The Ice Cream Parlour changed hands three months ago. Charming, precocious 12-year-old Natalie Gutierrez, the owners' daughter, and her forthright 14-year-old cousin Marta Morena tell me that soon the name too will be changed to reflect the innocence of the foods within. Maybe something like “Las Campanitas.’’ little bells, because the Gutierrez family collects Mexican bells. The Ice Cream Parlour serves a varied menu of fruit and vegetable salads, sandwiches, and exotic beverages. The tar baby special combines coconut juice, papaya, dates, frozen banana, coconut, and honey. Now, the hottest item is the walnut oat burger with sprouts and guacamole, but coming soon is a line of vegetarian Mexican foods, the frijoles cooked in pure vegetable oil. Natalie's parents feel microwave ovens are harmful to food and people; so they use a small conventional oven. The Ice Cream Parlour does have ice cream, both Altadena and Carnation. Eat there or take-out.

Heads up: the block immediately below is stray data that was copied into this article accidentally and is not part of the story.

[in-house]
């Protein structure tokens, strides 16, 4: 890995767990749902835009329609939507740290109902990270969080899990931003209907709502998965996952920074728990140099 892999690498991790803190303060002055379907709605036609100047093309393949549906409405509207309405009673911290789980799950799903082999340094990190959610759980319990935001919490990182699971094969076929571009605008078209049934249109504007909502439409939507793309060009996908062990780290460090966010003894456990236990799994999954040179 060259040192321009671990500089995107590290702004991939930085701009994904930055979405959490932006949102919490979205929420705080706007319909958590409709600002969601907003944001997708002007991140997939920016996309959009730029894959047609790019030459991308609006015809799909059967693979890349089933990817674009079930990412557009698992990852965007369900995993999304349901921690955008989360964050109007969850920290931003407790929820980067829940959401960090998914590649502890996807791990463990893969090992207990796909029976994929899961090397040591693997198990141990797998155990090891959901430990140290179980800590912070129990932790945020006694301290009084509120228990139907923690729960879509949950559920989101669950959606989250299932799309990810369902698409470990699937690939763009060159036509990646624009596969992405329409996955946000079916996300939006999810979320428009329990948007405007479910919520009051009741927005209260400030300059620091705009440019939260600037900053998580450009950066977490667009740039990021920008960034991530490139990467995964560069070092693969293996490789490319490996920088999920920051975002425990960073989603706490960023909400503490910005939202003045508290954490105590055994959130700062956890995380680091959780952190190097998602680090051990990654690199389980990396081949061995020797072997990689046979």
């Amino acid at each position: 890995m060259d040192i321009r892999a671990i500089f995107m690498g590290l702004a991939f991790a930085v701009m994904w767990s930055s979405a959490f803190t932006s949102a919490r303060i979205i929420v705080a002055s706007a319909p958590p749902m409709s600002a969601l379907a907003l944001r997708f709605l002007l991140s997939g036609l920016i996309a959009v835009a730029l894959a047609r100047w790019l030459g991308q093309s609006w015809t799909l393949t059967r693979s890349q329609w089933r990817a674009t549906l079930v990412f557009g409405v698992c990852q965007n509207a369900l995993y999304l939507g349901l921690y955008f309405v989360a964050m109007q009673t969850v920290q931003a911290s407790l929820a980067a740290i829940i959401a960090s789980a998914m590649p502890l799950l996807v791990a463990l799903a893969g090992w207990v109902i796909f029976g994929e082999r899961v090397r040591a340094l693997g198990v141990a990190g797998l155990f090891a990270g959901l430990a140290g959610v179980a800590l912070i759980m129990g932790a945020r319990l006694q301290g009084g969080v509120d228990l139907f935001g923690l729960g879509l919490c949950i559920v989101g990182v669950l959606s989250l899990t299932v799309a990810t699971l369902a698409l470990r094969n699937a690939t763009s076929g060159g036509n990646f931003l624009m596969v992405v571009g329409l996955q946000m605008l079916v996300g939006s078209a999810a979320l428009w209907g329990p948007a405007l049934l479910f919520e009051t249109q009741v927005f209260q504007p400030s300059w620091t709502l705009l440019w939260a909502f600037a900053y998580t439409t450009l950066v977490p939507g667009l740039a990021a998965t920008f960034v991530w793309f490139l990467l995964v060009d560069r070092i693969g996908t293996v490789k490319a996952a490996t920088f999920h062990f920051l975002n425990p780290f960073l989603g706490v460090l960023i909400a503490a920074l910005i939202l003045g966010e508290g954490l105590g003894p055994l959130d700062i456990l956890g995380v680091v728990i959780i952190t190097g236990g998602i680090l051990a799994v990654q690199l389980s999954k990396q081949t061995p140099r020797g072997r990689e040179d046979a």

Some health food supplies are on sale.

The three-month-old Daily Bread is another new fast food alternative with the rough wood decor adopted by most of the restaurants in this Guide. Bob Beck, who sliced me a wedge of homemade pumpkin-cheese pie, was proud of the low prices and high quality of the foods and said the owners envision a chain of Daily Bread's. They already have stools like MacDonald’s.

Daily Bread, 517 First Street (Highway 101), Encinitas. 10-10, 7 days.

Thanks to the mother of one of the owners, there’s an Italian flavor to many of the recipes at the Daily Bread. Besides the alternatively standard sandwiches and salads, the Bread serves omelettes and hot casserole dinners all day. Local women make the pies at home. When Bob runs out of a certain kind of pie, he telephones one of the bakers, and she whips up a replacement to order. At the Daily Bread, you can treat your non-vegetarian friends to a tuna sandwich while you stick to “The Squash Buckler” (a zucchini sandwich) or other vegetarian punishments. The printed menu is itself an entertainment.